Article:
AIDS and Behavior

, Volume 17, Issue 2, pp 728–736

Exploring Discordance Between Biologic and Self-Reported Measures of Semen Exposure: A Qualitative Study Among Female Patients Attending an STI Clinic in Jamaica

  • Marion W. Carter
  • Althea Bailey
  • Margaret C. Snead
  • Elizabeth Costenbader
  • Malene Townsend
  • Maurizio Macaluso
  • Denise J. Jamieson
  • Tina Hylton-Kong
  • Lee Warner
  • Markus J. Steiner
Original Paper

DOI: 10.1007/s10461-012-0286-y

Cite this article as:
Carter, M.W., Bailey, A., Snead, M.C. et al. AIDS Behav (2013) 17: 728. doi:10.1007/s10461-012-0286-y

Abstract

We explored the use of qualitative interviews to discuss discrepancies between two sources of information on unprotected sex: biomarker results and self-reported survey data. The study context was a randomized trial in Kingston, Jamaica examining the effect of STI counseling messages on recent sexual behavior using prostate-specific antigen (PSA) as the primary study outcome. Twenty women were interviewed. Eleven participants were selected because they tested positive for PSA indicating recent semen exposure, yet reported no unprotected sex in a quantitative survey (“discordant”): 5 reported abstinence and 6 reported condom use. Nine participants who also tested positive for PSA but reported unprotected sex in the survey were interviewed for comparison (“concordant”). Qualitative interviews with 6 of the 11 discordant participants provided possible explanations for their PSA test results, and 5 of those were prompted by direct discussion of those results. Rapid PSA testing combined with qualitative interviews provides a novel tool for investigating and complementing self-reported sexual behavior.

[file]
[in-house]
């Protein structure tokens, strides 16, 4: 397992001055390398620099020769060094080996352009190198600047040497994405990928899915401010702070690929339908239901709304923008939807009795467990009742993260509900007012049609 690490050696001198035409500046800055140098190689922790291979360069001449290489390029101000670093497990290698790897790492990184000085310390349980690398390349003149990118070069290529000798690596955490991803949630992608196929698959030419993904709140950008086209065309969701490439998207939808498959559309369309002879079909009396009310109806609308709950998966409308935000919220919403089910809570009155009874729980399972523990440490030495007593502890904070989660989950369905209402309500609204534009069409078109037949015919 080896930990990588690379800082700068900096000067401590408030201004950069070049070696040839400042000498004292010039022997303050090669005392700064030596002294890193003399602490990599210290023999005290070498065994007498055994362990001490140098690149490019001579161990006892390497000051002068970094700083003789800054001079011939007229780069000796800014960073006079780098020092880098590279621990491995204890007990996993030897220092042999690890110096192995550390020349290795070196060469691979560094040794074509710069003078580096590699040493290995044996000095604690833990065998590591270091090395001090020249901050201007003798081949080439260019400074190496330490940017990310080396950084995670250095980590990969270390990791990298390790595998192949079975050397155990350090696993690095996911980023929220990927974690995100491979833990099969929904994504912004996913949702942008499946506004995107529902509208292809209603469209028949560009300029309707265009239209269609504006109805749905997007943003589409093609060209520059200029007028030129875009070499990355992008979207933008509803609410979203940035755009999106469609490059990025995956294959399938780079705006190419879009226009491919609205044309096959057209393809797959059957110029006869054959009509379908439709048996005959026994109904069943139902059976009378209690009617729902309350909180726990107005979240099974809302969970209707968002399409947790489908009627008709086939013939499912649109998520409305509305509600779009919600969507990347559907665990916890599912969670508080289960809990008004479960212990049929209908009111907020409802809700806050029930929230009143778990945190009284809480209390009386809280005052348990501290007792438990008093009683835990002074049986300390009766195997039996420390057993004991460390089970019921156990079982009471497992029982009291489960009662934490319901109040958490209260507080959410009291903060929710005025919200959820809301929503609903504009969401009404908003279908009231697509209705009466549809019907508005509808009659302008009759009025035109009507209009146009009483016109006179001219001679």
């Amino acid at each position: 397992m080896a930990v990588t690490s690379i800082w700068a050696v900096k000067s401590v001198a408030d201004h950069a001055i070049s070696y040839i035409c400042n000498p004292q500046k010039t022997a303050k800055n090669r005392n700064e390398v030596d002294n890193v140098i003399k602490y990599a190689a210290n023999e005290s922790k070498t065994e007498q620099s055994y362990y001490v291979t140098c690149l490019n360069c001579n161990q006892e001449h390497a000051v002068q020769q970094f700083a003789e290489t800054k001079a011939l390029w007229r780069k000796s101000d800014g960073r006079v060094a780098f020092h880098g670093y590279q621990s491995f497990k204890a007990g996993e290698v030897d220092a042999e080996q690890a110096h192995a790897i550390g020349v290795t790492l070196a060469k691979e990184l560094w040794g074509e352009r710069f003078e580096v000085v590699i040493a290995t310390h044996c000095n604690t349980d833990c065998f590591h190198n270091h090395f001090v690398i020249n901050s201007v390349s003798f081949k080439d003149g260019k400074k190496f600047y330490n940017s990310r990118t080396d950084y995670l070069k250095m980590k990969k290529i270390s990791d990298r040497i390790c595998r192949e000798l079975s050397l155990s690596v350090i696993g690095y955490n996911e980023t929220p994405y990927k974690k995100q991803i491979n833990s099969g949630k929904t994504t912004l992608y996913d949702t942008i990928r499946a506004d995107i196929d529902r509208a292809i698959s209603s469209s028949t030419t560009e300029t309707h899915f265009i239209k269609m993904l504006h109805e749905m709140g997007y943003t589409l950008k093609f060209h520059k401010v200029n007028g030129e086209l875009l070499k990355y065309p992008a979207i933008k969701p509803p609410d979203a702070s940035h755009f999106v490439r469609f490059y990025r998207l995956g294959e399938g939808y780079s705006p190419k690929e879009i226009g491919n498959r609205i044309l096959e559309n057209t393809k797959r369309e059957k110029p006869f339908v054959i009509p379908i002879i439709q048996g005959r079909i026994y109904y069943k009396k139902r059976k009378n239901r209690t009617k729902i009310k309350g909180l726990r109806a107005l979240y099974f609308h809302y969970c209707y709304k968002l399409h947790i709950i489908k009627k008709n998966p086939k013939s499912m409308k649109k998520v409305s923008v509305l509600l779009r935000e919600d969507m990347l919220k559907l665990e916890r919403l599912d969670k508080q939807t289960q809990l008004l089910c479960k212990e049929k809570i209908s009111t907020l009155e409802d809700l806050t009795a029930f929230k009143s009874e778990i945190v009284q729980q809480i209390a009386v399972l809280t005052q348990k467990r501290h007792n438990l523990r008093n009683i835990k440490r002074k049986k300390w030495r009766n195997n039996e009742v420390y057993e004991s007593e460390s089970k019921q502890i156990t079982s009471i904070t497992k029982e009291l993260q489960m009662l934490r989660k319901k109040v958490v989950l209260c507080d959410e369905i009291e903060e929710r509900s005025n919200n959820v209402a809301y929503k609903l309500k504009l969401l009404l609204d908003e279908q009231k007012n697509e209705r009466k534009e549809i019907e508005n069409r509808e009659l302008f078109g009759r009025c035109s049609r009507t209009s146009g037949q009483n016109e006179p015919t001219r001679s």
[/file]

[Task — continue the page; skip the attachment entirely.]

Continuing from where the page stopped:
Keywords

Qualitative study Self-reported data Semen biomarker Prostate-specific antigen Jamaica 

Copyright information

© Springer Science+Business Media, LLC (outside the USA)  2012

Authors and Affiliations

  • Marion W. Carter
    • 1
  • Althea Bailey
    • 2
  • Margaret C. Snead
    • 1
  • Elizabeth Costenbader
    • 3
  • Malene Townsend
    • 4
  • Maurizio Macaluso
    • 5
  • Denise J. Jamieson
    • 1
  • Tina Hylton-Kong
    • 4
  • Lee Warner
    • 1
  • Markus J. Steiner
    • 6
  1. 1.Division of Reproductive HealthCenters for Disease Control and PreventionAtlantaUSA
  2. 2.Department of Community Health and PsychiatryUniversity of the West IndiesKingstonJamaica
  3. 3.Behavioral and Social Science DepartmentFHI 360DurhamUSA
  4. 4.Comprehensive Health Centre (CHC)/Epidemiology Research and Training Unit (ERTU)Jamaica Ministry of HealthKingstonJamaica
  5. 5.Division of Biostatistics and EpidemiologyCincinnati Children’s Hospital Medical CenterCincinnatiUSA
  6. 6.Clinical Sciences DepartmentFHI 360DurhamUSA